Threats and human interactions
Because the density of humans in the areas were thick-billed grass wren occur is so low, direct human interactions are rare. Humans indirectly cause the threats. The main threat to thick-billed grass wrens is loss of habitat, through clearing, and overgrazing by hard hooved animals, such as sheep and goat, that trample the vegetation. This reduces the area and quality of the habitat that the thick-billed grass wren prefer. Particularly the larger shrubs that provide prime habitat for breeding. Habitat modification has also occurred due to rabbits. Feral species, such as foxes and cats are major threats due to predation. All threats have been compounded by droughts over the past decade.
High frequency wildfires are also a threat to the quality of habitat. Higher frequency of fires disrupts the life cycle processes of the thick-billed grass wren, as well as the plants and macroinvertebrates that they depend on. Climate change is another threat not considered in the NSW recovery plan for A. modestus. Changes in expected environmental conditions, will also challenge tolerance ranges and exacerbate the impacts of existing threats to the species.
Activities to assist this species (NSW Government)
Control vertebrate pest populations (e.g. foxes, cats and rabbits), that either prey on, or compete against this species for resources. Reduce stock intensity of, or exclude grazing in, some areas to allow regeneration of vegetation for habitat, such as food sources or nest sites. Restrict cultivation around suitable ground habitat. Retain understorey shrubs and allow them to complete their life cycle (i.e., seed set, germination, establishment, growth to maturity). Prevent clearing of habitat, such as nesting sites and food sources.
The Thick-billed Grass-wren is a poor flyer, and because of this has poor dispersal capability, and is highly susceptible to population fragmentation. The species ability to recover in NSW is currently considered low given the lack of any confirmed records of the Thick-billed Grasswren in NSW for almost half a century. The species decline appears to be attributed to a combination of factors relative to a broad scale change in vegetation structure that continues today. Active management using rational comprehensive approaches would be useful in future to ensure species viability.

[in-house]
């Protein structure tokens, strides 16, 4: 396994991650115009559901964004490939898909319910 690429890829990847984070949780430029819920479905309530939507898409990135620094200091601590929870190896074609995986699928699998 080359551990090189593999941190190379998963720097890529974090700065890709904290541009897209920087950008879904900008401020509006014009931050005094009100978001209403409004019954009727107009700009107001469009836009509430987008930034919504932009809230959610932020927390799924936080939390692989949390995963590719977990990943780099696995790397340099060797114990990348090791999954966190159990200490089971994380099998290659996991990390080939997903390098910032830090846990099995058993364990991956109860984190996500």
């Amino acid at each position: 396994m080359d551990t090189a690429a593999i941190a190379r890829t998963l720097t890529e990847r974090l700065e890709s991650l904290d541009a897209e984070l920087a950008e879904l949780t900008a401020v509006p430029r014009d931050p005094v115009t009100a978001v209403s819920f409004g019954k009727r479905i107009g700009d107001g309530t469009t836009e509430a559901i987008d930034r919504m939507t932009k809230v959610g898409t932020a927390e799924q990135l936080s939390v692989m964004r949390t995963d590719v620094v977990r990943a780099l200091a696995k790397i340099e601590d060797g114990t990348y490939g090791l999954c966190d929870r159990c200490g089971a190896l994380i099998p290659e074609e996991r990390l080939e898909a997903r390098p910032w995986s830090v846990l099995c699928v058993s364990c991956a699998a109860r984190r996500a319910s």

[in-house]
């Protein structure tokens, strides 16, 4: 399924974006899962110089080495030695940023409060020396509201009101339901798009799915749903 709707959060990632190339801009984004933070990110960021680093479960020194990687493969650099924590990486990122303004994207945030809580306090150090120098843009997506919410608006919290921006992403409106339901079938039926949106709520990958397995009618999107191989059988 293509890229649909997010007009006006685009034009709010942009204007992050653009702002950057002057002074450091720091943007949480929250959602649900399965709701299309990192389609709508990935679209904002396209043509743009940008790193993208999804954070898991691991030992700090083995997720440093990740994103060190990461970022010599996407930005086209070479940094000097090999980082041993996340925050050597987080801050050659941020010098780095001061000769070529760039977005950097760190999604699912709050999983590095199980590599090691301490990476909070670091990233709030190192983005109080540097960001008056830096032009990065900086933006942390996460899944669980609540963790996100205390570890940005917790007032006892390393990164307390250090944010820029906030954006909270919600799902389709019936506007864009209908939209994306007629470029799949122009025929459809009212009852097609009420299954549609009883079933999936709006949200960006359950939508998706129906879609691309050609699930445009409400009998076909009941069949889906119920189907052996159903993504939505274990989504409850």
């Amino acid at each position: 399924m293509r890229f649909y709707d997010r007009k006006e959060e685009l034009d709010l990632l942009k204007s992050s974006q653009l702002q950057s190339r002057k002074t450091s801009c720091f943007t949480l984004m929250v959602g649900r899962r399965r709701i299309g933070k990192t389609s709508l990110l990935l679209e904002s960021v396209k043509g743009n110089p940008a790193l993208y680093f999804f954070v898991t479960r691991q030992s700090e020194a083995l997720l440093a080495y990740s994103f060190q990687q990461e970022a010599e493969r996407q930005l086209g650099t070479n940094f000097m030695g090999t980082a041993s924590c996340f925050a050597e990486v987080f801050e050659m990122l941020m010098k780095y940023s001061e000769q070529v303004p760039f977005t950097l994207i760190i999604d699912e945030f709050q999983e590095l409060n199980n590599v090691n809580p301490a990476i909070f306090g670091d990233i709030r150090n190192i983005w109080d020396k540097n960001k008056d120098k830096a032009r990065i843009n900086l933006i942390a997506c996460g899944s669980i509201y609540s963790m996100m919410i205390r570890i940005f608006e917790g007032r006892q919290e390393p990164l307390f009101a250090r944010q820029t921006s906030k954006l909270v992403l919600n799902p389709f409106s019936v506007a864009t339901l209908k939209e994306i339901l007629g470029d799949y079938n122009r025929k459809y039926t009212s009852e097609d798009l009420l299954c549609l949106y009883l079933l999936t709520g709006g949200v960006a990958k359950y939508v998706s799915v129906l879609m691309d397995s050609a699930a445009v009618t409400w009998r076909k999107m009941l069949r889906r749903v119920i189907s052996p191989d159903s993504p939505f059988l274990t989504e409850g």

- †A. m. modestus – (North, 1902): Now extinct. Formerly found in Northern Territory (central Australia)
- A. m. indulkanna – (Mathews, 1916): Found in Northern Territory and South Australia (central Australia)
- A. m. raglessi – Black, 2011: Found in Flinders Ranges in South Australia (central Australia)
- A. m. curnamona – Black, 2011: Found in Lake Frome Basin in South Australia (central Australia)
- A. m. cowarie – Black, 2016: Found in Sturt Stony Desert in South Australia (central Australia)
- A. m. obscurior – (Mathews, 1923): Found in New South Wales (central Australia)
- †A. m. inexpectatus – (Mathews, 1912): Now extinct. Formerly found in New South Wales (central Australia)
- BirdLife International (2009). "Amytornis textilis". IUCN Red List of Threatened Species. Version 2008. International Union for Conservation of Nature. Retrieved 21 February 2012.
- "Amytornis modestus — Thick-billed Grasswren (eastern)". Department of Sustainability, Environment, Water, Population and Communities. Australian Government. Retrieved 21 February 2012.
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- IOC v.6.3
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McAllan, IAW (2000). On some New South Wales records of the Grey Grasswren and the Thickbilled Grasswren. Australian Bird Watcher 18, 244-246. NPWS (2002). Thick-billed Grasswren (eastern subspecies) Amytornis textilis modestus (North, 1902) Recovery Plan. NSW National Parks and Wildlife Service, Hurstville NSW.
Office of Environment and Heritage (2016). Thick-billed Grasswren (eastern subspecies) – profile. Retrieved from http://www.environment.nsw.gov.au/threatenedspeciesapp/profile.aspx?id=10049
Pizzey, G., & Knight, F. (2012). The field guide to the birds of Australia. Harper Collins Publishers: Australia.